Mystic Rhythms: Rumble (Music, Magic & History, Part V)

Mystic Rhythms: Rumble (Music, Magic & History, Part V)

If I could find a white man who had the Negro sound and the Negro feel, I could make a billion dollars. – attributed to Sam Phillips, owner of  the Memphis Recording Service, and the man who “discovered” Jerry Lee Lewis, Johnny Cash and Elvis Presley (incidentally, Phillips denied having ever said this) (Arguably the first rock-n-roll recording, Ike Turner’s “Rocket ’88′”) It starts with the blues riffing of a poor boy named Bo Diddly. It rises in the duck-strut of a handsome dude named Chuck Berry. It ignites when a white truck driver catches “that Negro sound” in the gyrations of his Read more »

Mystic Rhythms: Anything Goes (Music, Magic & History, Part IV)

Mystic Rhythms: Anything Goes (Music, Magic & History, Part IV)

The sound is the freedom. The chord don’t mean nothing.– Ornette Coleman, interviewed in Andrew Zuckerman’s book Music   (Image from Powerchords: Music, Magick & Urban Fantasy; art by Bryan Syme) If blues is the Devil’s music, then its offspring – jazz, country, soul and rock – are its four horsemen. Thundering across electric highways, these fertile musicologies plunder everything they find. Jazz shares the outlaw origins of blues, but focuses more on instrumental prowess than personal catharsis. Supposedly named for sexual intercourse, jazz takes the most sensual elements of European, African and American music, and then heats them to Read more »

Mage 20 Q&A, Part III: Mage and Various Mass Media

Mage 20 Q&A, Part III: Mage and Various Mass Media

PART III: MAGE’S MEDIA INFLUENCES   (Jaz Coleman – chaos magician and bandleader of Killing Joke.) Q: What are some of your favorite movies, TV shows, comedians, and musical artists? And how might they have influenced your work on Mage? For starters, I prefer artists and shows with something important to say. “Mindless entertainment” doesn’t really do much for me. A sense of passion is also vital. Especially given the vast landscape of art and entertainment we can access these days, I have no time or patience for stamped-out commercial product. I’m not saying that I don’t enjoy big-budget spectacles Read more »

When Punk Was Real and Dangerous

When Punk Was Real and Dangerous

Inspired by a discussion about early punk rock, here’s a slice of early ’80s hardcore, back from the days when punk was learn, mean and dangerous, not turned into Broadway musicals and half-assed cinematic masturbations. Trigger warning for the lyrics – they are NOT pretty. Ironically, Tipper Gore felt that the song was “pornographic” because it depicts a real-life string of rapes committed by LAPD cops. How anyone could mistake this song as approval of that atrocity is anyone’s guess… but then, an understanding of irony (even the white-hot kind that early punk specialized in providing) is not exactly the Read more »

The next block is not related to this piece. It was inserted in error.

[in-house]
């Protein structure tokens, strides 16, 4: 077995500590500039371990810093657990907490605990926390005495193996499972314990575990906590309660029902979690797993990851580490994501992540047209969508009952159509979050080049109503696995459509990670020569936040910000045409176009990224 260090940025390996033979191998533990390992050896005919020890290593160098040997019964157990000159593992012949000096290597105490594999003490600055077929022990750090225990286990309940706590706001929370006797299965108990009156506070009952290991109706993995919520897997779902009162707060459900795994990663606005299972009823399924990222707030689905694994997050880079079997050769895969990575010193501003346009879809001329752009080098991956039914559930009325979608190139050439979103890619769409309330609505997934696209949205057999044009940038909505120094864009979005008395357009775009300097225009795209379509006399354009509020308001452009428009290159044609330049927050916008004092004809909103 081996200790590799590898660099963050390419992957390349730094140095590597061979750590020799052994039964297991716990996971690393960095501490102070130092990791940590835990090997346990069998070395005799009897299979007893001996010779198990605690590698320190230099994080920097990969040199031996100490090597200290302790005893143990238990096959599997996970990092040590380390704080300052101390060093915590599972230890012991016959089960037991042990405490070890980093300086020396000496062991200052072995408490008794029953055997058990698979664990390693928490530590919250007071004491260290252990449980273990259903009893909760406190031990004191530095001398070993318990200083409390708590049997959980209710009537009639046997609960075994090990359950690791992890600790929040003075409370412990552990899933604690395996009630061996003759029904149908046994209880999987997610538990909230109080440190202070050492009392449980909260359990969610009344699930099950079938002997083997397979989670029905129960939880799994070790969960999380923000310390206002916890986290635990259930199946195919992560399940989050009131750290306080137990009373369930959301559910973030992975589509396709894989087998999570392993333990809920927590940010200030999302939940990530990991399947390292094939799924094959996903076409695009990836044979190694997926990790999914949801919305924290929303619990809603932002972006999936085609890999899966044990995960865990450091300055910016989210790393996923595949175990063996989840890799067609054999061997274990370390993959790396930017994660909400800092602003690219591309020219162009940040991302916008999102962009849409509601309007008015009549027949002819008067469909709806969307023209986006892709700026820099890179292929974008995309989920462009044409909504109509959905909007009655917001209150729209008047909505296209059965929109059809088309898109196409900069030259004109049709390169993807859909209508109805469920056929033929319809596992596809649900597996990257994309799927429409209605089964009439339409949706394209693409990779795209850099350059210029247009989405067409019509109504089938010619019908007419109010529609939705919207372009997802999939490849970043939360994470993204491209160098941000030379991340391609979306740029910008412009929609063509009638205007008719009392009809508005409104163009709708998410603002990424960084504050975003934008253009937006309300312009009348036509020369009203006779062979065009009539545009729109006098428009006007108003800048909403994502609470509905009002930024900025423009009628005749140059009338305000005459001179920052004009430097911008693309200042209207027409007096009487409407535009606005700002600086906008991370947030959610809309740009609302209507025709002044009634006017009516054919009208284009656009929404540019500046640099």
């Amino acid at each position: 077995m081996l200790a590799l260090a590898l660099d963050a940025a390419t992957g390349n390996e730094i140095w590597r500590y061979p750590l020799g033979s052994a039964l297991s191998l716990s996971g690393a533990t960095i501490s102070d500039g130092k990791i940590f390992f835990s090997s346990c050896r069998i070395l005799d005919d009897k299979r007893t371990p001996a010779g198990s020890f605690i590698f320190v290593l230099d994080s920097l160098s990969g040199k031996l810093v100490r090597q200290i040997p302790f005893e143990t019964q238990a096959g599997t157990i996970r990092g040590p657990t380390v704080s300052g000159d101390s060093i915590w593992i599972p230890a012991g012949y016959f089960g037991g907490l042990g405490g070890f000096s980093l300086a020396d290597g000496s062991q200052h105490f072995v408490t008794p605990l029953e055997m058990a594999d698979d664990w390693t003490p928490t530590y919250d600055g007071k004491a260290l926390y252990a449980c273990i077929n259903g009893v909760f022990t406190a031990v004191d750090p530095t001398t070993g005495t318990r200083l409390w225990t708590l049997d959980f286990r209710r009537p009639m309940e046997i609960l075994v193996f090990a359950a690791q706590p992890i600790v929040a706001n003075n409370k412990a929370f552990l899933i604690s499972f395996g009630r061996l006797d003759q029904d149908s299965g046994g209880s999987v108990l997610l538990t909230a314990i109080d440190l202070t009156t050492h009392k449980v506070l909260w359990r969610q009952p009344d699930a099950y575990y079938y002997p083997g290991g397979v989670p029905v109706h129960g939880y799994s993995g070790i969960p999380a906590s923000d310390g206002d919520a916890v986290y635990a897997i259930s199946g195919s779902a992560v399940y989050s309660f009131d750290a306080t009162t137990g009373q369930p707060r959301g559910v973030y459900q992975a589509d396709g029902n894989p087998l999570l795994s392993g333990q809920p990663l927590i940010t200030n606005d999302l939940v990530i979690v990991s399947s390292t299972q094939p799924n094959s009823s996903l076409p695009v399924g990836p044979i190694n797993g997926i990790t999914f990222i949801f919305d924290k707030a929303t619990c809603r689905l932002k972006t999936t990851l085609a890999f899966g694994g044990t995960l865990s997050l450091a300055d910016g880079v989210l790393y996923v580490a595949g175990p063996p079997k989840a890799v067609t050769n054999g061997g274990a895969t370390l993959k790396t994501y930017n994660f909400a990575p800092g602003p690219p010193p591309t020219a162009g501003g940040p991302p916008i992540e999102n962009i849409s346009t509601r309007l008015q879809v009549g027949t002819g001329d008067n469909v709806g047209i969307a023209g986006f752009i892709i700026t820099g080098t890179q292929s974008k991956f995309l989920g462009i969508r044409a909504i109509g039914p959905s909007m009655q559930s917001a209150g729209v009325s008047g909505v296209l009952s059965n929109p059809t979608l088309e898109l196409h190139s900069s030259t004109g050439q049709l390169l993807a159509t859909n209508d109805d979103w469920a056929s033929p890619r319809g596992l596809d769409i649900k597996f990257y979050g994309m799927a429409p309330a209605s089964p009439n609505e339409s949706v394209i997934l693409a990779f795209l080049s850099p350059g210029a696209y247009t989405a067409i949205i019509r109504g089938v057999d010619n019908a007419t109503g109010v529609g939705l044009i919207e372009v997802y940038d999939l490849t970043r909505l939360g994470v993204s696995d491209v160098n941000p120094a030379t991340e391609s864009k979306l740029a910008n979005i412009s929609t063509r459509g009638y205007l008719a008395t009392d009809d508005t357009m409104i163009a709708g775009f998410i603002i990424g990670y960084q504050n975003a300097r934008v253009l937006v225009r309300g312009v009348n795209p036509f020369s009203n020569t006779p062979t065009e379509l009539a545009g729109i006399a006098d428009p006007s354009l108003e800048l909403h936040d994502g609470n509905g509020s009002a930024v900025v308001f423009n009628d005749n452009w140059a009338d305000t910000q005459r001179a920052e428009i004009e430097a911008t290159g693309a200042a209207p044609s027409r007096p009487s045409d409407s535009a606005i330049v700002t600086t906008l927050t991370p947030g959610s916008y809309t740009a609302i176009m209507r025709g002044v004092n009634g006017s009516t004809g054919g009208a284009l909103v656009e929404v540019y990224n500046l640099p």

Mystic Rhythms: Music, Magic & History (Part I)

Mystic Rhythms: Music, Magic & History (Part I)

The first sounds a child hears are the rhythms of his mother’s heart. At birth, he breathes deep and cries loud. To the child, all things are musical… and as we grow older, music often helps us return to that childlike fascination. It’s primal, elemental, something beyond words even when it employs them. Music invokes a transcendental state – literally “crossing up and across” from one state to another. Is it any wonder, then, that faeries adored Thomas the Rhymer, or that aliens spoke to humanity through song in Close Encounter of the Third Kind? The harmonies, vibrations, beats and intervals of music guide the waves of Read more »

Mystic Rhythms: Symphonie Fantastique (Music, Magic & History, Part II)

Mystic Rhythms: Symphonie Fantastique (Music, Magic & History, Part II)

The aim and final end of all music should be none other than the glory of God and the refreshment of the soul. Johann Sebastian Bach Civilizations grow to empires, and empires spread. Musical traditions blend with one another, sharing modes, instruments and inspirations. Notation, style, instruction and instrumentation attain a dazzling complexity, striving to capture – in rigid forms of wood, metal and ink – an art too fluid to hold on to. Although some cultures keep “common” forms of music that anyone could share, most develop elite refinements that only specially-trained people can perform. Three distinct modes evolve: courtly Read more »

Mystic Rhythms: Ride the Lightning (Music, Magic & History, Part III)

Mystic Rhythms: Ride the Lightning (Music, Magic & History, Part III)

Now we can hear the voices of the dead. Remark overheard at the premiere of Thomas Edison’s phonograph The spark bursting from electrical energy in the late 1800s ignites an explosion of technology. Innovations of sound recording – first on rolls, then on discs, record albums, magnetic tapes, CDs, and eventually bytes of information – allow music to transcend the moment of performance and become what Led Zeppelin would later call “physical graffiti.” Thomas Edison unveils the phonograph in 1878 – a practical refinement of Lèon Scott’s phonoautograph, which appears first in 1857. Bulky and fragile, these hand-cranked instruments literally Read more »